These are among the most sought-after mushrooms you can forage in the wild. Although learning how to identify Matsutake mushrooms is not always easy. There are some lookalikes that can confuse you.
I’ve been a tree planter for many years now, I’ve had the opportunity to see Matsutake mushrooms numerous times. At first, you’re not always 100% sure that’s what they are but with experience, you’ll be confident every time you see them.
They have an interesting flavor and frankly, an amazing scent, kind of like a mix of cinnamon and pine.
I think any mushroom lover should go hunt for them, so I decided to share my knowledge and teach you how to identify Matsutake mushrooms.
In this guide, you can expect to learn the following:
- The Matsutake Mushroom Picking Season
- How to Identify Matsutake Mushrooms
- Where Matsutake Mushrooms are Found
- What Matsutake Mushrooms Taste Like
- How to Store, Clean and Cook Matsutake
Let’s get started!
The Matsutake Mushroom Picking Season
Matsutake, Tricholoma magnivelare, (the east coast species) have a late picking season. They usually fruit from the end of August to late October, sometimes past that, depending on the weather.
Although keep in mind that microclimates in your area affect the fruiting season, for example, you could find them earlier or later than that.
Factors like rainfall and weather affect when Matsutake mushrooms start to fruit. A good week of rain is always beneficial for any mushroom to spawn.
But the most considerable indicator that Matsutake are growing is the forest floor. Matsutake mushrooms grow in pine stands, usually spawning under piles of pine needles or moss. Areas thick with pine needles are good spots to check.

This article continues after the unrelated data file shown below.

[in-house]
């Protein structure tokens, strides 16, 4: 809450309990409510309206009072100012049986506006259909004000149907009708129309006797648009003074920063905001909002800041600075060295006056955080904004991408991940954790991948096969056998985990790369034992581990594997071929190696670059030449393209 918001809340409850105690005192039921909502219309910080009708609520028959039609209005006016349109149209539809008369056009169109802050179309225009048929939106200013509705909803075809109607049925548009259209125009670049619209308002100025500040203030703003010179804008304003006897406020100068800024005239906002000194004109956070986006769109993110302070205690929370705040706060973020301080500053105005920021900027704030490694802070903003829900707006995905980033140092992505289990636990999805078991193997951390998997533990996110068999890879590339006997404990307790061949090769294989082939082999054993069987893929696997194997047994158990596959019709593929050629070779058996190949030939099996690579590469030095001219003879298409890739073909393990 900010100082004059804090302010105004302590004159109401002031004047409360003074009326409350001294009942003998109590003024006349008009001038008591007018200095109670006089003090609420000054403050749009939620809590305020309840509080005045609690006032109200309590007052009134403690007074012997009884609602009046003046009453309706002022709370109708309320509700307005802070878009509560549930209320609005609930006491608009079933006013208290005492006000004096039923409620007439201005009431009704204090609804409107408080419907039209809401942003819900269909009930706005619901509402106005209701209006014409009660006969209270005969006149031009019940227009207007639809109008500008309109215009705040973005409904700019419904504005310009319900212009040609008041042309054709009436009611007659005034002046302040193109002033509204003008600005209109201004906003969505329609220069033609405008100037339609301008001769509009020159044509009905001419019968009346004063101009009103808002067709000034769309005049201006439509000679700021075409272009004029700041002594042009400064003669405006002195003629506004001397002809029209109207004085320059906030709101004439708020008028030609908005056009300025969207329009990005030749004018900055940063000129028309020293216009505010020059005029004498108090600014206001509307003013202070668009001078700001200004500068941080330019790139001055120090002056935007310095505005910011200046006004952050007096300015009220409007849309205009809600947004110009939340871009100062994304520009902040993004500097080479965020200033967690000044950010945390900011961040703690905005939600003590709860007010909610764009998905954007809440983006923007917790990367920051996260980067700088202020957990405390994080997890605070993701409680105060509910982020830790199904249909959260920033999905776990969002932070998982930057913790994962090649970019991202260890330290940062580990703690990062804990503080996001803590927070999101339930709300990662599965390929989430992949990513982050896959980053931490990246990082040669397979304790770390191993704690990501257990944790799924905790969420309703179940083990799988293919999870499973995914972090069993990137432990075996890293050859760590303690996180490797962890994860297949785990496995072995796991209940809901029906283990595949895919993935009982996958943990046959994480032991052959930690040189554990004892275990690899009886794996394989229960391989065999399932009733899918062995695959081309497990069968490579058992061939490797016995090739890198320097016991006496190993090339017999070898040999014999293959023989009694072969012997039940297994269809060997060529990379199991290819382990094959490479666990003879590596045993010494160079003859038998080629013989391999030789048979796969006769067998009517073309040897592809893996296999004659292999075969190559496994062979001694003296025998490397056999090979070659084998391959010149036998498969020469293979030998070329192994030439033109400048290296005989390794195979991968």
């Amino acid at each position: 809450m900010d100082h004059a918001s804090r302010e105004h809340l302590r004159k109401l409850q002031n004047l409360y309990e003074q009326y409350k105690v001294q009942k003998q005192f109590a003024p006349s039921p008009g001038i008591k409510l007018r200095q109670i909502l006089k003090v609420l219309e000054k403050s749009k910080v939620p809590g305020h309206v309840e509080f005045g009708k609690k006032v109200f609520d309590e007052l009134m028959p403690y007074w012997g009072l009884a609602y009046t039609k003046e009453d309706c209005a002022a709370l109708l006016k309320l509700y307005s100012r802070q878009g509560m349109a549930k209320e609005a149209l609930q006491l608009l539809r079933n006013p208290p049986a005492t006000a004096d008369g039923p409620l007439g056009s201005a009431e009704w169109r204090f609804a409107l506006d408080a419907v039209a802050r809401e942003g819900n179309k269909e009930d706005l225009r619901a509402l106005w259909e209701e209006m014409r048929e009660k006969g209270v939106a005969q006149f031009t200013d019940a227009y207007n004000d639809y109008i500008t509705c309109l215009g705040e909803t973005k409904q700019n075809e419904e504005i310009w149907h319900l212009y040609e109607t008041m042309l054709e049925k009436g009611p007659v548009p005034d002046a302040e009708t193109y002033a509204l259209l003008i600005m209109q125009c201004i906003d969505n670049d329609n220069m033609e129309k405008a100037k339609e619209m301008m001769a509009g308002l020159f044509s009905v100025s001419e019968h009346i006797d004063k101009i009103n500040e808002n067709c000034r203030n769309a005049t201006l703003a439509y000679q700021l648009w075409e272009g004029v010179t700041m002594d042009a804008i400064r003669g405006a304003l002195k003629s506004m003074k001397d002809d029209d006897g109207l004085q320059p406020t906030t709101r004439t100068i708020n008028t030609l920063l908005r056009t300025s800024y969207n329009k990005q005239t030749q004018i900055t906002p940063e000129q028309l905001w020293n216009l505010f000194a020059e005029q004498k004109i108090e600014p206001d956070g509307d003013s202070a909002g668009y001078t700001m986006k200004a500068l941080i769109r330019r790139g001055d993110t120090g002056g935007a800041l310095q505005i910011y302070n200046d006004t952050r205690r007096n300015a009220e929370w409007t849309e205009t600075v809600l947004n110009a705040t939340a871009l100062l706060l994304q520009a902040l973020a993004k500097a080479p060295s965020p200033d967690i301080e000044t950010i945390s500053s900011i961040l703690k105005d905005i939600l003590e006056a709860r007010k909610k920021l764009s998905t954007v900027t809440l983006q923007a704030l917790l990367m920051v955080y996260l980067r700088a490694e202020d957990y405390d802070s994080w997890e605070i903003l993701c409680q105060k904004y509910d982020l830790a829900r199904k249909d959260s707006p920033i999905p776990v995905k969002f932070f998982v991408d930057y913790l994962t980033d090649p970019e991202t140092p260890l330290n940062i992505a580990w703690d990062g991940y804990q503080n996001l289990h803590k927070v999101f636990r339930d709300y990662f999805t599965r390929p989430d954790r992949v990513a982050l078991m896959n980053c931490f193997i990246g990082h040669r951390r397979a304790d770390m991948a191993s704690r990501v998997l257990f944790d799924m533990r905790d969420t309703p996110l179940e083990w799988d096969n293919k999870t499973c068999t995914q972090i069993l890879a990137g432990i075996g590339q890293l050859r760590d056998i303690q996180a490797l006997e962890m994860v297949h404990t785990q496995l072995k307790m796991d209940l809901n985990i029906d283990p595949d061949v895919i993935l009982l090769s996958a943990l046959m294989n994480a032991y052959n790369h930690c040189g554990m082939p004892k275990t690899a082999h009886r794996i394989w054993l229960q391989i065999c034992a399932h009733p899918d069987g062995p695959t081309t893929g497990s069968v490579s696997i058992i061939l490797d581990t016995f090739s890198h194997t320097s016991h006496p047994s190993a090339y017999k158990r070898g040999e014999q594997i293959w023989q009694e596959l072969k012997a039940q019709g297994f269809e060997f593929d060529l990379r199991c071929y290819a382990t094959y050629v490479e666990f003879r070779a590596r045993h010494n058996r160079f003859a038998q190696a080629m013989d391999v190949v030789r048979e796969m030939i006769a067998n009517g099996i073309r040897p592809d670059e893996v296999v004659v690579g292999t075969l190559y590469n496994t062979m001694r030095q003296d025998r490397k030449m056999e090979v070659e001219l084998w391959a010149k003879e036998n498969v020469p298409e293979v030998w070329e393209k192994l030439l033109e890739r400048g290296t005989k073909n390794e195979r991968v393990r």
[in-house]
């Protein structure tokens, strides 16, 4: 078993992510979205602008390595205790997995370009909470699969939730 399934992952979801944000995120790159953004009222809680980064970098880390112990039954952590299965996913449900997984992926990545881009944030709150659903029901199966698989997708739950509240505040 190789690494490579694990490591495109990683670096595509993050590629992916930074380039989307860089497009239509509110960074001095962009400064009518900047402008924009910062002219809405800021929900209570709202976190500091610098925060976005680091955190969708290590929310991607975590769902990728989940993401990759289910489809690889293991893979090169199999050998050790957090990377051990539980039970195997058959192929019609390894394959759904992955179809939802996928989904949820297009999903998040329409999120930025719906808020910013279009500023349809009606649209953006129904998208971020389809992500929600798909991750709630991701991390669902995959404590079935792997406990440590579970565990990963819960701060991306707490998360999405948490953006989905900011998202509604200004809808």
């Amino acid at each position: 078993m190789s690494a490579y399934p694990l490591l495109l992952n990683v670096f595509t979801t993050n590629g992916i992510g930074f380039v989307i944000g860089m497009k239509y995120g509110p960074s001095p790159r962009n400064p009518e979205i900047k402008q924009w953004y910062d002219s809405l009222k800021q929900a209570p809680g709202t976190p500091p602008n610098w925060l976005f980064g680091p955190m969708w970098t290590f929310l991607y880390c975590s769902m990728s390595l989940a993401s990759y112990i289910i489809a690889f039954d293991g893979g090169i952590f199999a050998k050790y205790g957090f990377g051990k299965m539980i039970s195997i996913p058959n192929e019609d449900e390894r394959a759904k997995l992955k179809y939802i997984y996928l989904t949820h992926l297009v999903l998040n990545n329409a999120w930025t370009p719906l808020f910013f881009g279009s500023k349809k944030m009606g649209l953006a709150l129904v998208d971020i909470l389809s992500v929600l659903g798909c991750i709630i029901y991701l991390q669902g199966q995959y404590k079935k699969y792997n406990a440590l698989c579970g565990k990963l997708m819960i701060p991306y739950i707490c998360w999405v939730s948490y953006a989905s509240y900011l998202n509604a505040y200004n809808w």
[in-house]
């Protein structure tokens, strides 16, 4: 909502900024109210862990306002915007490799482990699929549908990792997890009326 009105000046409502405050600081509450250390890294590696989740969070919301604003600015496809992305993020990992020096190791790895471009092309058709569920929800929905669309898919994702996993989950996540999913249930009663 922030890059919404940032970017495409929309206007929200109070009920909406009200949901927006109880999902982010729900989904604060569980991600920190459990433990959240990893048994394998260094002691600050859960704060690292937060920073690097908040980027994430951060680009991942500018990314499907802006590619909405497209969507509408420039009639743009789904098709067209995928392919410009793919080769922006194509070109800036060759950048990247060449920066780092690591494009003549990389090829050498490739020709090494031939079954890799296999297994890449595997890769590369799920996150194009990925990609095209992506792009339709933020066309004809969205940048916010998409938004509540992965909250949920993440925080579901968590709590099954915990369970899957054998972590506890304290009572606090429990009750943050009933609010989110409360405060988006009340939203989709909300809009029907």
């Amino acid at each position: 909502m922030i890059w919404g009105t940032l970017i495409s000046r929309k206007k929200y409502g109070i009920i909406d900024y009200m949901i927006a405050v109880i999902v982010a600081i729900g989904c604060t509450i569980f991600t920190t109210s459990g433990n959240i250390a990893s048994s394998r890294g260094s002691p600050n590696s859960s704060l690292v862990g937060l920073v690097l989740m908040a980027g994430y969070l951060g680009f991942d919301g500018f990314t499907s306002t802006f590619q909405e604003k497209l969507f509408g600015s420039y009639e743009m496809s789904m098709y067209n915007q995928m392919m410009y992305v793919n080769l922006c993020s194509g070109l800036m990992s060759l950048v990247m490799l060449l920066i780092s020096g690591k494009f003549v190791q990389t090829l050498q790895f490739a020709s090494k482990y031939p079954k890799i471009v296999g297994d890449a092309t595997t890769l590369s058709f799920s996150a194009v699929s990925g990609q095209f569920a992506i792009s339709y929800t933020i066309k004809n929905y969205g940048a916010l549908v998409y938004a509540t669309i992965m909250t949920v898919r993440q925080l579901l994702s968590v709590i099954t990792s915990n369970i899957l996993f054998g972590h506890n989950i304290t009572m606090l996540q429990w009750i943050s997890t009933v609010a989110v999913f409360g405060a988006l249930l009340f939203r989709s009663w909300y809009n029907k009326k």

How to Identify Matsutake Mushrooms
Matsutake mushrooms have very sturdy thick stems, which are almost always hidden under the soil. The colors of the stem and cap range from a clear white to flaky brown.
Younger matsutake mushrooms have a veil going from the stem to the cap, while older Matsutake mushrooms lose their veils to reveal fine white gills underneath. The caps will usually grow into a round to egg-like shape.
The caps can grow as wide as 20cm, and the underground stems can measure up to 12cm long. Mature matsutake cap edges curl inward, not outward.
If you were to cut a Matsutake into two pieces, you would see the clear white flesh inside. Additionally, when you split matsutake stems apart, they break into a string-like texture.
True Matsutake (Tricholoma matsutake)
There are some matsutake lookalikes, here’s a few of the most likely you are to encounter. Let’s look at how you can tell them apart:
Matsutake Lookalikes – Swollen-stalked Cat (Catathelasma ventricosum)
Matsutake and Swollen-stalked cat can grow in the same area, which makes them easy to confuse. There are some things you can look at to tell them apart though:
- The Gills: Matsutake gills stop abrutly at the stem, but swollen-stalked cat gills run down the stem, as seen in the photo above.
- The Smell: Matsutake mushrooms have a distinct smell, similar to a spicy cinamon with a bit of pungyness.
- The Firmness: Not many mushrooms are as firm as matsutake, you wouldn’t be able to crush the stem of a matsutake easy with your fingers.
Swollen-stalked cat are not poisonous though, they are perfectly edible but the flavor isn’t as good as matsutake.
Matsutake Lookalikes – Smith’s amanita (Amanita smithiana)
To the untrained eye, one could also mistaken smith’s amanita for Matsutake. It’s important not to mistaken them because amanita smithiana are toxic and will destroy your liver! Here’s how you can tell them apart:
- Smith’s amanita stems aren’t as sturdy as matsutake, they will shatter if you put enough pressure on them.
- Matsutake stems break into stringy strips while amanita doesn’t.
- Mastutake stems are usually widest just under the cap and gills, while amanita is widest at ground level.